Agile teams do estimate projects but use mechanisms that reflect the uncertainty inherent in the process. You have probably heard about the idea of story points and planning poker. This is one of the most common methods of agile estimating but not the only method. The general idea behind agile estimating is that you start by identifying a small, relatively understood requirement and assign it an arbitrary value of one (1). Each feature in your product backlog is evaluated against the well understood requirement. We ask ourselves, as a team, do we think the new requirement is 2x, 3x, or 5x more complicated than the one we are comparing it against?
The first requirement gets a point value of 1, the next requirement might get a point value of 3, while a third requirement might get a point value of 5; all based on the team’s understanding of the relative complexity of each feature.
At this point, we have the size of the backlog in points, but it doesn’t really tell us anything. Since points do not equate to hours, we still don’t know how long the project is going to take. Some teams will do detailed estimating on the first few features to get a general idea of the size of each backlog item, but we really won’t know how many points we are able to build each iteration until we start building them.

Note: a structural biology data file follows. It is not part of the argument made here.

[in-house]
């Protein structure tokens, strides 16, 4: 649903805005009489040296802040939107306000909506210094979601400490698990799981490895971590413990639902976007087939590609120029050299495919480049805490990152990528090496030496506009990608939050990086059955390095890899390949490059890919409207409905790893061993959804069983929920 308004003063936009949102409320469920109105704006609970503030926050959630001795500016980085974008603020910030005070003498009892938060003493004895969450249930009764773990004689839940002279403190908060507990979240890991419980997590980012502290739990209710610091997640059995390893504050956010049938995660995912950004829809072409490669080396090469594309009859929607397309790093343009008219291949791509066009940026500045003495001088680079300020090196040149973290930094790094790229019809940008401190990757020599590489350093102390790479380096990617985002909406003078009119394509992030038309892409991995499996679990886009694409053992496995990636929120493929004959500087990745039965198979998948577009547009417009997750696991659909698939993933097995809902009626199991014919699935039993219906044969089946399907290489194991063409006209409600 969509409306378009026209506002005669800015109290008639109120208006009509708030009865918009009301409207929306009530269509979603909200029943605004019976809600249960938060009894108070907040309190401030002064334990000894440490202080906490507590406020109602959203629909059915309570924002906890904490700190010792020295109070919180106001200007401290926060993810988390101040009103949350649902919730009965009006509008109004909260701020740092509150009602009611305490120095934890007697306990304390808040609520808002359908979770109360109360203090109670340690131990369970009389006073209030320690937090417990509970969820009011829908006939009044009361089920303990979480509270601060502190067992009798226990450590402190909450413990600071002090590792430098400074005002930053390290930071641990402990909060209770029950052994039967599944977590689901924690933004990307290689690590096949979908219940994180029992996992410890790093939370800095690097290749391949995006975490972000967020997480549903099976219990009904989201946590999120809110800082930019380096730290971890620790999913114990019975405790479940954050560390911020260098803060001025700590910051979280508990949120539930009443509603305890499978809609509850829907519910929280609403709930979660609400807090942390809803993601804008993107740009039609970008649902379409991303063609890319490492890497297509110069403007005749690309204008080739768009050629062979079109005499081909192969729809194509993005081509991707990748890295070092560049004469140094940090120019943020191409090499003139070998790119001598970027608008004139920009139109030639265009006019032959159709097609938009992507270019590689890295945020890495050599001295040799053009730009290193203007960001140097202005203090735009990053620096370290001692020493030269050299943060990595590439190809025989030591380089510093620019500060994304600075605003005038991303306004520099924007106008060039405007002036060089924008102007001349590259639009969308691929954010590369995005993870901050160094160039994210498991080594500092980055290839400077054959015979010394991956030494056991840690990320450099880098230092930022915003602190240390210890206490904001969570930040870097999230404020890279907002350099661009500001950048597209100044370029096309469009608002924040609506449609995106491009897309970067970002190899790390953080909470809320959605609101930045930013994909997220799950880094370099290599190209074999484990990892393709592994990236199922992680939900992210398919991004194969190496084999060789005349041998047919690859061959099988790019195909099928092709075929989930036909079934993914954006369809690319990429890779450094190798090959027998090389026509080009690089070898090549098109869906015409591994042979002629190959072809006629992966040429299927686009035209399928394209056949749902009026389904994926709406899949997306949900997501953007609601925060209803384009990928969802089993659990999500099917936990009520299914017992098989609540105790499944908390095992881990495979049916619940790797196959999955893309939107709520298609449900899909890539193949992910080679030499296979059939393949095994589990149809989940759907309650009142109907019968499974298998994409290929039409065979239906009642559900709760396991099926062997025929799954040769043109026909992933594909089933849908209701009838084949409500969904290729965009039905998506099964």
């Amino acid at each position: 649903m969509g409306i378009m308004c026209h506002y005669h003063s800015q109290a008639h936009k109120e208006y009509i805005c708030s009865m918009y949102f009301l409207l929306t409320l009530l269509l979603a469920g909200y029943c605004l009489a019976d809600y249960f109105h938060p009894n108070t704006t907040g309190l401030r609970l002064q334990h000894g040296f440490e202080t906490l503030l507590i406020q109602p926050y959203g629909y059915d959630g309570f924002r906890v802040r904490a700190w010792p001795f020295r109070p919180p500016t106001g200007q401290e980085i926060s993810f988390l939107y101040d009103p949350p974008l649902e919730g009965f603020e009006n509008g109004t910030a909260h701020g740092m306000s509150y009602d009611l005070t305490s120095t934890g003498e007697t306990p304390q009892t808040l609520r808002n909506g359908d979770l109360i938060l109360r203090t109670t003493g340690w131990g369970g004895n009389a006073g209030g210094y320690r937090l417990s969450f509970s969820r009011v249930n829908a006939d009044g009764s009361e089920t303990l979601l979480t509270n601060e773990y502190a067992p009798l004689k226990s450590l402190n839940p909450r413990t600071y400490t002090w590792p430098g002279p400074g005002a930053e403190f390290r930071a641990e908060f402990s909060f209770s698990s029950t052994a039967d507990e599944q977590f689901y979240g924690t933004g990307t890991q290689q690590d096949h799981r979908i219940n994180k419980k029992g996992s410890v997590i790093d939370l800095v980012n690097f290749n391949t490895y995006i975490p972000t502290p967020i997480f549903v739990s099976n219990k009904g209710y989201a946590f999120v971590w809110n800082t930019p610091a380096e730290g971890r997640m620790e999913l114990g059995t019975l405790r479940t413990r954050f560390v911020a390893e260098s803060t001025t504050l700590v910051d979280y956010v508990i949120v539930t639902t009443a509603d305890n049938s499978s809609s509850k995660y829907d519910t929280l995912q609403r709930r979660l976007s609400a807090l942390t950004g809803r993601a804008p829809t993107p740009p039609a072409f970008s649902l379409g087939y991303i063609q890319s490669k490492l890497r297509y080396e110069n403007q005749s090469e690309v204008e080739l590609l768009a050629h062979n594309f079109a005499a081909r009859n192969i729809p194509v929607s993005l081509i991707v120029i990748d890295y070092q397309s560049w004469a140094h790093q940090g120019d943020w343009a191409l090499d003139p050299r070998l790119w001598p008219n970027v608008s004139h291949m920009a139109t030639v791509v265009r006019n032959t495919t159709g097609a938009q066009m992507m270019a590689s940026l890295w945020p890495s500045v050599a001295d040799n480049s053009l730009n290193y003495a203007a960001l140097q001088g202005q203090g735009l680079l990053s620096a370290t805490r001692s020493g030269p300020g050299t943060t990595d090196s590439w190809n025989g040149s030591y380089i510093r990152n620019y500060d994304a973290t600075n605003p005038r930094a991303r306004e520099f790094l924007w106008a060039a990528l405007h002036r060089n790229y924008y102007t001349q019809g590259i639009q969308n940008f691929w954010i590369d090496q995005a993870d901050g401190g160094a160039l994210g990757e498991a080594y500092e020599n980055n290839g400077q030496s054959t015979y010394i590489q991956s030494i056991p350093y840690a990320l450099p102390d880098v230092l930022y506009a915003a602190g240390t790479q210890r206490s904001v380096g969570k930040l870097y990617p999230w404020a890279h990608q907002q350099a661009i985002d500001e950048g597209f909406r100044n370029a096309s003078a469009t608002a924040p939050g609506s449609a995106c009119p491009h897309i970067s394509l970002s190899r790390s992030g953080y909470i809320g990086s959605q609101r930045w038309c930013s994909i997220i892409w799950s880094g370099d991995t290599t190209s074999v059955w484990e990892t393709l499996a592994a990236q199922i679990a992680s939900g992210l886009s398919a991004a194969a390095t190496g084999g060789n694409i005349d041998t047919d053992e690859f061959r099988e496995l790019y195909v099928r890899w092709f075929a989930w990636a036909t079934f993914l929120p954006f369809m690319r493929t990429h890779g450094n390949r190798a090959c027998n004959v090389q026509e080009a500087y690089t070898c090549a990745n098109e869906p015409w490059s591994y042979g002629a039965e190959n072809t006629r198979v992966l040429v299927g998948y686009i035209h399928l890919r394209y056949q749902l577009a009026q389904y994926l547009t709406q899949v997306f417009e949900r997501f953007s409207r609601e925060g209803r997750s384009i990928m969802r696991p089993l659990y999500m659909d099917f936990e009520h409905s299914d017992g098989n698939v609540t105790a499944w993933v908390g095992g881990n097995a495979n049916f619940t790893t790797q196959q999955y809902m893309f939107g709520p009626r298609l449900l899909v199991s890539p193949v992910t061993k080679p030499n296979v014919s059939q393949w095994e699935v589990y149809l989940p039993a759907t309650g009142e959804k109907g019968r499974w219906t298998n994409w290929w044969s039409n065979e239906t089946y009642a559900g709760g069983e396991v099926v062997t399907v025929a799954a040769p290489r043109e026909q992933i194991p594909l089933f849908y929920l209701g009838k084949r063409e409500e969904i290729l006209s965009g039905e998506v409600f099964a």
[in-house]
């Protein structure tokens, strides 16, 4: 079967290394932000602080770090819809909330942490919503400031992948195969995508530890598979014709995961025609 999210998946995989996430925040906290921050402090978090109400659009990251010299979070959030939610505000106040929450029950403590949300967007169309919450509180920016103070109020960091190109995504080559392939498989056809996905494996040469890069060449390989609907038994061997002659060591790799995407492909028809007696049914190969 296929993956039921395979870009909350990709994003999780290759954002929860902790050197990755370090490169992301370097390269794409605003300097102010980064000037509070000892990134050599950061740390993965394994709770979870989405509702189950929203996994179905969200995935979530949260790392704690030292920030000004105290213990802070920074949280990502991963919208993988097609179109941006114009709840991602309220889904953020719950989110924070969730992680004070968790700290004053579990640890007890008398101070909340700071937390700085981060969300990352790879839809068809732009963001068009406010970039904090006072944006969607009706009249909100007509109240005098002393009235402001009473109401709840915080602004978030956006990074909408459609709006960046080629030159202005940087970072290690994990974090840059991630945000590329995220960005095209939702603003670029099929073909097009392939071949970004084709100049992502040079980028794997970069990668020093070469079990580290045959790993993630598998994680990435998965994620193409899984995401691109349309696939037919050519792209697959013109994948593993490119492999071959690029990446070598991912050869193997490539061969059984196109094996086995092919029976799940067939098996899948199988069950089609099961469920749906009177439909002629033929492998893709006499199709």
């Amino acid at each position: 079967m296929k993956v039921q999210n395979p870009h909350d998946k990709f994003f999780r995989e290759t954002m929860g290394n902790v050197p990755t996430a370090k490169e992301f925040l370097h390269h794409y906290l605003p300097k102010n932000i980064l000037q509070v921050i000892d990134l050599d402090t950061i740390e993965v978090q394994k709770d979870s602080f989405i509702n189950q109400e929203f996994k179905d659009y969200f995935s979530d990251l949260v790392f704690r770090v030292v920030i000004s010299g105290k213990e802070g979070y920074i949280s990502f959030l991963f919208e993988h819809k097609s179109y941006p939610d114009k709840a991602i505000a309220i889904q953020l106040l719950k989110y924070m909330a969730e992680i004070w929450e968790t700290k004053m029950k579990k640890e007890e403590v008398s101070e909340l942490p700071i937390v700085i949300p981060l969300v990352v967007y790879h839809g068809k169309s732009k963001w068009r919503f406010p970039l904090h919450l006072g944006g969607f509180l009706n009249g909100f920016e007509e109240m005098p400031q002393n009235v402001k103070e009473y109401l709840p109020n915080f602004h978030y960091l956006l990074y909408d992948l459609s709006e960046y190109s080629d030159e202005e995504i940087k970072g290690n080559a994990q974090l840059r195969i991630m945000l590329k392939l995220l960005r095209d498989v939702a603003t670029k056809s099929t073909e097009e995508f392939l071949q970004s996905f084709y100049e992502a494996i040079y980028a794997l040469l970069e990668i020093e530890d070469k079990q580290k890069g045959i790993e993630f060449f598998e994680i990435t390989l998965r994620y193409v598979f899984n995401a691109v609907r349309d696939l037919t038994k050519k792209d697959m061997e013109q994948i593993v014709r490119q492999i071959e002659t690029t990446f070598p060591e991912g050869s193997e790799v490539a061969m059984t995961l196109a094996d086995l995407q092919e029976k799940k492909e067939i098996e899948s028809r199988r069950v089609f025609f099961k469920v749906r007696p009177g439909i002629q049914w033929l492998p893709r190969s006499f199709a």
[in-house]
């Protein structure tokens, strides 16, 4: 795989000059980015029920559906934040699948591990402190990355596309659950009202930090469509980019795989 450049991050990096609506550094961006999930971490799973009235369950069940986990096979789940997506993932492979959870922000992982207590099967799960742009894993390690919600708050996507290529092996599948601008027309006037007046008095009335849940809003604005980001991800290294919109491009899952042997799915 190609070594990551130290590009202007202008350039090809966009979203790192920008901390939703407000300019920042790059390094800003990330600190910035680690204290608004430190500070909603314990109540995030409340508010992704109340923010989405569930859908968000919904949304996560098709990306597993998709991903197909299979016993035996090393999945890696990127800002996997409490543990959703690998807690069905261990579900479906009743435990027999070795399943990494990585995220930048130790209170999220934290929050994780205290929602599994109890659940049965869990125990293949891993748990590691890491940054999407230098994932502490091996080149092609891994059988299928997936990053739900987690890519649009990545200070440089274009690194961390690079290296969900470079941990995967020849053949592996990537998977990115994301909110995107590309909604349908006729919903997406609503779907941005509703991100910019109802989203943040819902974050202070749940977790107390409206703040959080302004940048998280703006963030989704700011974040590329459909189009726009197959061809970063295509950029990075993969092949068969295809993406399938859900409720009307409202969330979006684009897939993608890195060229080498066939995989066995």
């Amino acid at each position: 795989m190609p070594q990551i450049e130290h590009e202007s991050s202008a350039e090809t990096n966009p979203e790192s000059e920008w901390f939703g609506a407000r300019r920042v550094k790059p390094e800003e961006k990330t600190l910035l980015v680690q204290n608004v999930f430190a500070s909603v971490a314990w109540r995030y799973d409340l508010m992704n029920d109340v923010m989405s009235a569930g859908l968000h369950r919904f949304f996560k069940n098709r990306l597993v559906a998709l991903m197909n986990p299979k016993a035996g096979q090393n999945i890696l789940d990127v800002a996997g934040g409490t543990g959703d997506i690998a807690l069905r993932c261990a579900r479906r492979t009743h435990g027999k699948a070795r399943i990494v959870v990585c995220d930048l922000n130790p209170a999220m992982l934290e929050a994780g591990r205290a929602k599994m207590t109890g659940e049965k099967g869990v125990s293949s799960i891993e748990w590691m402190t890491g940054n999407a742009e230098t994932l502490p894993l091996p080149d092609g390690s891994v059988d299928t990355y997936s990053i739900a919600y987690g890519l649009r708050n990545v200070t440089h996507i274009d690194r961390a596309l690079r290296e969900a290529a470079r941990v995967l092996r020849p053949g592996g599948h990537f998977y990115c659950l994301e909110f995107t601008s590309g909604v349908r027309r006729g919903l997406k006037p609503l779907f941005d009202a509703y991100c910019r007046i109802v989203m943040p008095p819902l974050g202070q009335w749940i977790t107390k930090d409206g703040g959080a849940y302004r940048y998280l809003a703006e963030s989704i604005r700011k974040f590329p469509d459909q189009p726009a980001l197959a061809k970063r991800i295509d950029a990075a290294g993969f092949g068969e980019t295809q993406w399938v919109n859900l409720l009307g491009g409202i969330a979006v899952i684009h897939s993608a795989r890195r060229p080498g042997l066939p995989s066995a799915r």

This is where velocity comes in.
The product owner prioritizes the features based on business value, the team gets to weigh in based on technical complexity and risk. Collectively, the team sets the build order of the features and gets busy writing software. Each iteration, the team will deliver some number of features, and keep track of the point values assigned to each item. The sum total of all the point values, associated will all completed features, is the team’s velocity. It is fundamentally a measure of the team’s throughput iteration over iteration.
Because we know the overall size of the backlog (in story points) and how many of the features the team can build each iteration (in story points), we are able to calculate when the project will be completed: